IT IS NO SURPRISE (FOR ME, AT LEAST) THAT SPIKE Lee's new film, Summer of Sam, is not at all about a mad killer who terrorizes New York City in the summer of 1977, but is instead about a marriage that collapses during that very turbulent New York summer. Here, as often happens when Spike Lee tries to achieve a movie with significant social import, he accidentally comes up with something else, something more personal, tragic, and brilliant. This was clearly the case in Jungle Fever, where the Big Story was about how and why a black man (a professional) and a white woman (working class) became sexually involved, while the real and more important story was actually about how a middle-class African American family was disgraced and destroyed by their crack-addicted son.

Nor is it a surprise that Spike Lee is making a film with a largely white cast, when you think about it. In Spike Lee's dozen or so feature films, Italian Americans are the only group he has attempted to meaningfully realize and create a productive dialogue with. While Puerto Ricans are seamlessly stitched into his 'hood-view, the roles of Korean Americans (Do the Right Thing, Girl 6) or Jewish Americans (Mo' Better Blues) have only amounted to grotesque caricatures in his films, always on the periphery of his radar; he has no trouble poking openly racist fun at them. The growing participation and visibility of Italian Americans in Lee's films, on the other hand, has been clear and consistent: Do the Right Thing (strong Italian American presence), then Jungle Fever (major Italian American presence), and now Summer of Sam (total Italian American presence).

The Big Story of Summer of Sam is the condition of New York City in the late-'70s--the extreme anxiety which permeated the entire megalopolis. The economy was in turmoil, the inner city was abandoned by middle-class whites, and an apocalyptic race war seemed imminent. The inner city became the true heart of darkness (a sentiment which found its most hysterical expression in John Carpenter's Escape from New York, where the government gave up on New York City and turned it into a giant prison).

The killer, Son of Sam, embodied all of the city's anxieties: His random acts of violence represented the general feeling that the city was perpetually dangerous. Lee deliberately (and somewhat unnecessarily) tries to juxtapose this old New York City with our new, more stable New York, now celebrating a booming economy and a murder rate that's lower than it was in the '60s. But this Big Story is not the real story. The real story is about something else entirely, about a husband and wife who are trying to figure out the complex game of marital sex.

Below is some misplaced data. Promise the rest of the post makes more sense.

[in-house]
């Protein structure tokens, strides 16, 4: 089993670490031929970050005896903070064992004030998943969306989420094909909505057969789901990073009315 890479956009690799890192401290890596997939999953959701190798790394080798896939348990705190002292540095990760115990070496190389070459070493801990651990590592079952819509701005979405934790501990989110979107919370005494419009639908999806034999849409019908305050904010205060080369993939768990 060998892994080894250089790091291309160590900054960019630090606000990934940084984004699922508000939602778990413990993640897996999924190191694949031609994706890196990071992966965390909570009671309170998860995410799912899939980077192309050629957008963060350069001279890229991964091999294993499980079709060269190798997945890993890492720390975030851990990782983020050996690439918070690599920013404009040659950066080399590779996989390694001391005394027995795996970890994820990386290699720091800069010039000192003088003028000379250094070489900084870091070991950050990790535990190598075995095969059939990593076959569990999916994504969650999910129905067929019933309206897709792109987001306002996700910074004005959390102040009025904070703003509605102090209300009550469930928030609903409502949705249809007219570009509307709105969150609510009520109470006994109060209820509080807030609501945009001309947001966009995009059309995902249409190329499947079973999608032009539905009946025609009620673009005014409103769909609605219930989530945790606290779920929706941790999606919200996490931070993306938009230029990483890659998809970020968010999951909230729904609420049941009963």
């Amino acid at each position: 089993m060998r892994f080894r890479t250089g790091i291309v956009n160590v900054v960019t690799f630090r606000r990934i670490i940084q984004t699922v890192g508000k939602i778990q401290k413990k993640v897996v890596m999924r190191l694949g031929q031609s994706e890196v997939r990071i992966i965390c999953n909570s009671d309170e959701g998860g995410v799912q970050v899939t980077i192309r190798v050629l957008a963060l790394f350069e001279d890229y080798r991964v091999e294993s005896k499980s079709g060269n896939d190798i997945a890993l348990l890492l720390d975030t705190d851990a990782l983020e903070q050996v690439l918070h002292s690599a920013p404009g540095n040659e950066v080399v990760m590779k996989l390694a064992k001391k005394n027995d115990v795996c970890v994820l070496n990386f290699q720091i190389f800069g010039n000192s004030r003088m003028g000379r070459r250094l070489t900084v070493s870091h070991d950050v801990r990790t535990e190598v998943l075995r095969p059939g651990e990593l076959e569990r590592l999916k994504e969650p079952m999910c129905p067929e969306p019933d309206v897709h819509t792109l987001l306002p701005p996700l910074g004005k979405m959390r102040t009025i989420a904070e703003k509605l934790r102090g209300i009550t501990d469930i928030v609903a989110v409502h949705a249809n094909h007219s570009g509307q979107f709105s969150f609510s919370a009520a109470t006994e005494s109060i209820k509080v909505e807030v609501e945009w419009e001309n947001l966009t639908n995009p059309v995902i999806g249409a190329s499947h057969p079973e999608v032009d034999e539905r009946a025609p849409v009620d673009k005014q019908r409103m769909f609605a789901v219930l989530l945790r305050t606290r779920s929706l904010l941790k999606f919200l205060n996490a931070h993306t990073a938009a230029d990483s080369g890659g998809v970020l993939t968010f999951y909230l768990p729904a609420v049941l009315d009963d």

This plot goes as follows: A husband, named Vinny (John Leguizamo), sleeps around. He does things with other women that he could never do with his wife, Donna (for example, anal sex), because he sees Donna as angelic, virgin-like; a mother worthy of only missionary sex in the dark. His wife (played by Mira Sorvino), however, wants to experiment, wants to have nasty sex, but fails to convince her husband that she is a freak, not the doll or lady he imagines her to be.

One night when they are out on the town, they end up at a steamy, drug-saturated orgy, and the husband finally comes to realize that his wife is actually a freak, and that she wants more than missionary sex. Unable to match his ideal with her needs, he completely freaks out and dissolves into a mess of contradictions. Their marriage collapses. This story is great, and could easily have stood on its own, with or without minor subplots concerning the husband's relationship with neighborhood buddies (the scenes of the Italian American drug dealer bantering with his buddies on the corner of a dead-end street is pure Spike Lee), or the wife's relationship with her hard-working, Mafia-affiliated family.

Spike Lee's art is always more productive (and seductive) when dealing with sex rather than race, which is why Summer of Sam is one of his stronger films, and Girl 6 is his best. But Lee has some serious limitations even in this arena: He can only construct with compassion the dynamics of heterosexuality, and treats homosexuality in the same grotesque manner that he treats Korean Americans and Jewish Americans.

For example, in Summer of Sam there are two revealing dance sequences. One is a session of disco dancing between Vinny and Donna, which is graceful, sensual, intricate, and mesmerizing, celebrating the beauty and eloquence of heterosexuality. On the other hand, there is a dance performed by the aspiring punk Ritchie (Adrien Brody) in a dank, gay porn theater: It's a vulgar, violent, graceless, goonish dance sequence, and the theater is filled with the most hideous and criminal-looking gay patrons in all of New York. Clearly Lee can only picture homosexuality as a sick joke (or worse, as the mystery of all mysteries). Ultimately, if Spike Lee made a film with fully dimensional homosexual characters instead of working-class Italian Americans (which is too easy for him), then I would be really surprised, no matter what Big Story he put them in.

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